The first time I saw Tula,
she was cracking an egg over
a yellow bowl the Housemother and I
had found at Goodwill that morning.
The trick is to beat it until it’s good and foamy,
she said, a matchstick dangling
off the edge of her lip, nearly falling
into our uncooked lunch.
We sat at the counter, balancing on bar stools
still funky from bleach and ammonia, slurping egg-dumpling soup,
taking reluctant bites out of apples
we’d picked up with our AFDC checks.
Tula was ready to pop, though she never complained
about the silver ribbons snaking across her gut or the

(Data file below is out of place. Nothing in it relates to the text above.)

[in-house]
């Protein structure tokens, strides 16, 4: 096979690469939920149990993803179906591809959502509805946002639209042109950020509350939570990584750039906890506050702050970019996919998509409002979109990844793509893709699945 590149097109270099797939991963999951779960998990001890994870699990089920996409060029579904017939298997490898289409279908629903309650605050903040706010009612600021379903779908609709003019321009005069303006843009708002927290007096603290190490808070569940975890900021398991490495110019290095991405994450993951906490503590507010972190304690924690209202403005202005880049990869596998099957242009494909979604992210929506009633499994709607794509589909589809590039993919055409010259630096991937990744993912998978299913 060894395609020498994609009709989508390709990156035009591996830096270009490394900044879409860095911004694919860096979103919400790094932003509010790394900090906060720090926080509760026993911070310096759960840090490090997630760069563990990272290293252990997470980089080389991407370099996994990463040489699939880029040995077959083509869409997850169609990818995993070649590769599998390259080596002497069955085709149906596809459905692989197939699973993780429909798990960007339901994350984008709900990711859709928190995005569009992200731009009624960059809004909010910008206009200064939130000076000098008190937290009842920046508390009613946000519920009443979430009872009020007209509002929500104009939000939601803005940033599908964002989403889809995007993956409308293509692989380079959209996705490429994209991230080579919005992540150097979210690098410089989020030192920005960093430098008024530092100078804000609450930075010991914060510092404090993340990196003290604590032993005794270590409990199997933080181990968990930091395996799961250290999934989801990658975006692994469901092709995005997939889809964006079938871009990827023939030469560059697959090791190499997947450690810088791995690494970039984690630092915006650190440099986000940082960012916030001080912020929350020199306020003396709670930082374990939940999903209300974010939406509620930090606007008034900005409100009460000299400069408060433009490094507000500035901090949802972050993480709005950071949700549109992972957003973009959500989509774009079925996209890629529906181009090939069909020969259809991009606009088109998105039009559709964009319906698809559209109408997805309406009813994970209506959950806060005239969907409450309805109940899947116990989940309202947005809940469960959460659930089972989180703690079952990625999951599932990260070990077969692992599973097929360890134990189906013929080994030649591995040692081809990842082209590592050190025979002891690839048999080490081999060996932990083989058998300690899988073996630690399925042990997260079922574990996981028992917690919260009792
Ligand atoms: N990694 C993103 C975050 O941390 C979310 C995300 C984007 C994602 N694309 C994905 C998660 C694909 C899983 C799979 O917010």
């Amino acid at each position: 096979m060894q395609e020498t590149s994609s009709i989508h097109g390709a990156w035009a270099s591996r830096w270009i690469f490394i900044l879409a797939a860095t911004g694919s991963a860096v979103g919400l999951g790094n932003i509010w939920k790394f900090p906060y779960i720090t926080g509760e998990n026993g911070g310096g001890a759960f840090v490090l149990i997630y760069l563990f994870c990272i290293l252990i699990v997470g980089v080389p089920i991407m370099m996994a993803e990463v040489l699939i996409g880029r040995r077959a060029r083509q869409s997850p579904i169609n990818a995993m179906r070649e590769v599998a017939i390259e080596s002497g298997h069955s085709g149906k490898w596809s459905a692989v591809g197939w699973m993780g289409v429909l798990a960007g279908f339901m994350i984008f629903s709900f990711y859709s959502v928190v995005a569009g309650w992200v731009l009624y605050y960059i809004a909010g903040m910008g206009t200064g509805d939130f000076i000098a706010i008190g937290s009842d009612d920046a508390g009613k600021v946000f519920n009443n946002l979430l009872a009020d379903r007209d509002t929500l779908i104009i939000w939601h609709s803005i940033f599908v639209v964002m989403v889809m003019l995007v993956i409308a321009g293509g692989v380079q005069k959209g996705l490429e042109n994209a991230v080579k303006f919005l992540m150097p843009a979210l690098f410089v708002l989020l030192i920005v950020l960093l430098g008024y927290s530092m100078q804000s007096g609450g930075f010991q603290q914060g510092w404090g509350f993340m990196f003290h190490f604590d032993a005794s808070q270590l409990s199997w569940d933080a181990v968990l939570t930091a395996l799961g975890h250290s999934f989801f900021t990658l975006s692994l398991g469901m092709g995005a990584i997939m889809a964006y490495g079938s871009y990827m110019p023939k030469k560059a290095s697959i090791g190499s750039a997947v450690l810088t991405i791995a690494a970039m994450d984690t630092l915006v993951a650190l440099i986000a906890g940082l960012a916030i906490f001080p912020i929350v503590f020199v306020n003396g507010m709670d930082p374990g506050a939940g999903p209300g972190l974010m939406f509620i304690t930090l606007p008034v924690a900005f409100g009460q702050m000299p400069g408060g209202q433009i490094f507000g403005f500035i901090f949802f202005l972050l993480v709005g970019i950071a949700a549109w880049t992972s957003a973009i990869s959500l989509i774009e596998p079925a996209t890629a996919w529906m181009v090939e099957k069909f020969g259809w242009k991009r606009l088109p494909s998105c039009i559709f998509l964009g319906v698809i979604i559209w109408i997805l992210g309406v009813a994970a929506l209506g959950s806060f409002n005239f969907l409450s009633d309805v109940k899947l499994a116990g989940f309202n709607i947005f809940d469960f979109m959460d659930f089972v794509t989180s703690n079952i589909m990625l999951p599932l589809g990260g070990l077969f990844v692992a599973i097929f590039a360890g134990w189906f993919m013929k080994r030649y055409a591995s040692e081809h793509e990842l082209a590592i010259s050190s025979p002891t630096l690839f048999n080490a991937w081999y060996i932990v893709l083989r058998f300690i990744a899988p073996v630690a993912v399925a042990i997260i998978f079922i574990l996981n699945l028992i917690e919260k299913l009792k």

bowling ball sitting on her bladder. I saw her once, scratching her
backside, working her index finger like her ass was made outta Playdoh.
Two weeks later, Tula was on kitchen duty again.
She stood there with her deflated belly and eyes like a basset hound.
I asked if she knew who got her kid.
Sneering, she took two brown eggs, and raising
her arms high over head, she smashed
them together, the yellow yolks sliding
down her wrists, shells falling in her hair,
whispering, who the hell cares.